If you are thinking about the dream that a lot of architects have – which is going out on your own and starting your own office – or maybe you’ve grown in your current position where you have new responsibilities, there are some skills you are going to need to develop if you want to hedge your chances at success. First and foremost is your ability to attract clients, not to mention, work that you actually want to do. Welcome to Episode 102: Business Development
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Today, we are discussing the concepts around business development, which is something that, with almost 99% certainty no architect was ever taught in school. It’s doubtful that it was even mentioned in any architecture school. Also, it is not really talked about during your early career or something that comes up in most conversations with typical architects. It may be a conversation among firm owners or upper-level management, but it is something that you will want to know if you are about to start your own form or if you already are operating one. So we invited our long-time friend, who has dedicated himself to improving the business aspects of small firms across the country, to join us in this conversation.
Mark R. LePage, AIA, NCARB is an architect based in Charlotte, North Carolina, and the founder of EntreArchitect, the global community for small firm entrepreneur architects, and EntreArchitect.com, the online platform launched in 2012 to provide information, resources, and training for architect business owners and small firm leaders. Celebrating his 10th year hosting EntreArchitect Podcast, Mark has published more than 450 episodes and has contributed to the community through more than 3 million total downloads.
Mark is also the President and CEO of Gābl Media, Inc. a multimedia network that empowers global leaders in the architecture, engineering, and construction industries. Gābl Media creates and distributes industry-leading podcast series, including EntreArchitect Podcast and eleven other AEC podcasts along with three video channels. The mission at Gābl Media is to create content that informs and entertains an audience dedicated to building a better world. To visit Mark’s digital community check out Gablmedia.com and also Entrearchitect.com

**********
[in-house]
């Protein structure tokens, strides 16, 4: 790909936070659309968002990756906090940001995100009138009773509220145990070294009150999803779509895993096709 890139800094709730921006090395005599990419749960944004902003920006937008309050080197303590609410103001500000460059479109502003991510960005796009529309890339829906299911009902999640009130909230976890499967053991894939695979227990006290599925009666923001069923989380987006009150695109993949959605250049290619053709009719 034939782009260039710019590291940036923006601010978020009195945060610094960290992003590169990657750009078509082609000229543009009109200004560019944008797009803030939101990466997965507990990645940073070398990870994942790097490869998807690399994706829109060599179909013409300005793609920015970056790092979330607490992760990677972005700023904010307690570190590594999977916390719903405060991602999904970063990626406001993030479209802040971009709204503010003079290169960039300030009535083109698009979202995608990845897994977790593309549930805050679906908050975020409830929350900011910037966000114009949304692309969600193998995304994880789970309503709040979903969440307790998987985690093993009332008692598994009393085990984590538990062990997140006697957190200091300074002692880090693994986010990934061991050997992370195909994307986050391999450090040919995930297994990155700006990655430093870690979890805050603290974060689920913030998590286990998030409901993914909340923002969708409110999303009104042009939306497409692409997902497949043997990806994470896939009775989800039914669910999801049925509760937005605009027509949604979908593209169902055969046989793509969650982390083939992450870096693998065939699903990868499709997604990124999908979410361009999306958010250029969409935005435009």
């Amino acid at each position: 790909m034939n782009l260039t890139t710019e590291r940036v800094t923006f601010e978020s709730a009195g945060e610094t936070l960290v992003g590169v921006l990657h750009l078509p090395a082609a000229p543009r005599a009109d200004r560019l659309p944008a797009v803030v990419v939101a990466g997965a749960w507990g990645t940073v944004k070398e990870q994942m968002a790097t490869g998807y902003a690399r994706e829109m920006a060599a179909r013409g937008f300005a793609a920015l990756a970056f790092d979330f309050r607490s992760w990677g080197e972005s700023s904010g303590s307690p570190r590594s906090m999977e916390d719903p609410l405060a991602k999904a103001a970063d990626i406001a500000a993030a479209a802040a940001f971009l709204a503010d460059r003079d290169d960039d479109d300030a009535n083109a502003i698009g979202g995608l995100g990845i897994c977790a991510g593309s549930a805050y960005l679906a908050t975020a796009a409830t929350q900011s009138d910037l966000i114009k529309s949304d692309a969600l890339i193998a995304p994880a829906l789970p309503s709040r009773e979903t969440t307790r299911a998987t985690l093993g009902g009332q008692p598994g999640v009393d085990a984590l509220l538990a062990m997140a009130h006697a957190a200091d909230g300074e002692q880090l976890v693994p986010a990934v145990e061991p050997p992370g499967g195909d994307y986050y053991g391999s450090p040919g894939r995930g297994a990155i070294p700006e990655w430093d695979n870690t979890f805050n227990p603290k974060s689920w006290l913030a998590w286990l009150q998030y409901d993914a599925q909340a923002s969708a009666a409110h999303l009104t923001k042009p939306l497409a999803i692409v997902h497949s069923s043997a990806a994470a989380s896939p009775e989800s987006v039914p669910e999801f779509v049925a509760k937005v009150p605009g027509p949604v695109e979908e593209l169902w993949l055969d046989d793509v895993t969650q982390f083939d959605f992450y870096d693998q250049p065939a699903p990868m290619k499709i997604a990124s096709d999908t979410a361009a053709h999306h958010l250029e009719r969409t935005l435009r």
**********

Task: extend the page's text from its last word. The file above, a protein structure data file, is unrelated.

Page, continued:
Defining Business Development for Architecture jump to 4:32
So before we start talking about business development, let’s settle on what business development actually is – and what it is not. Business development is NOT Marketing. Marketing is an aspect of business development, but not its entirety. Think of it this way – BD creates the target areas (or areas of focus and emphasis) and marketing makes sure the message is on point for that target audience. Marketing can and should change to meet the firm’s Business Development goals.
Forbes defines Business development as the following: Business Development is the creation of long-term value for an organization from customers, markets, and relationships.
Others define business development in the following ways …
Business development (BD) is essentially any activity or idea that aims to make a business better over time. This means making use of customers, implementing strategic partnerships, using your markets, and building your company’s reputation
Business development includes various activities and processes to build and implement growth opportunities to create a sustainable and profitable business.
This past example definition seems to be closest to our own definitions of Architectural Firm business development. While Andrew had a slightly different idea about it, both Bob and Mark agreed the key component was about getting work and getting your name in front of potential clients in the correct or desired market sector. There are a TON of articles on the internet about business development and what that means for generic industries or even more sales and product-type businesses. But as we all know, architecture is different. It is a service industry and therefore some of the standard notions may not work all that well. While some of these can be applied to business development in an architecture firm, they don’t all apply unilaterally.
Basic Strategies/Steps for Business Development
There are certain strategies, activities, and tasks that can be called Business Development. But the main steps that seem to resonate the most with a services firm like architecture or design seem to go something like the list we have laid out below. One thing we also all agreed on during this conversation was that while this list looks easy; and we make it sound easy in our discussion of the items, it is certainly not easy. One of the most difficult lessons to learn when working on business development is to accept the fact that it takes time. Lots of time. So do not expect to get instant results as soon as you complete the following steps. It just does not work that way. For almost every architect or firm, it just takes one lucky break to set that larger wheel in motion, but then you have to keep the strategies going. So, please keep that in mind …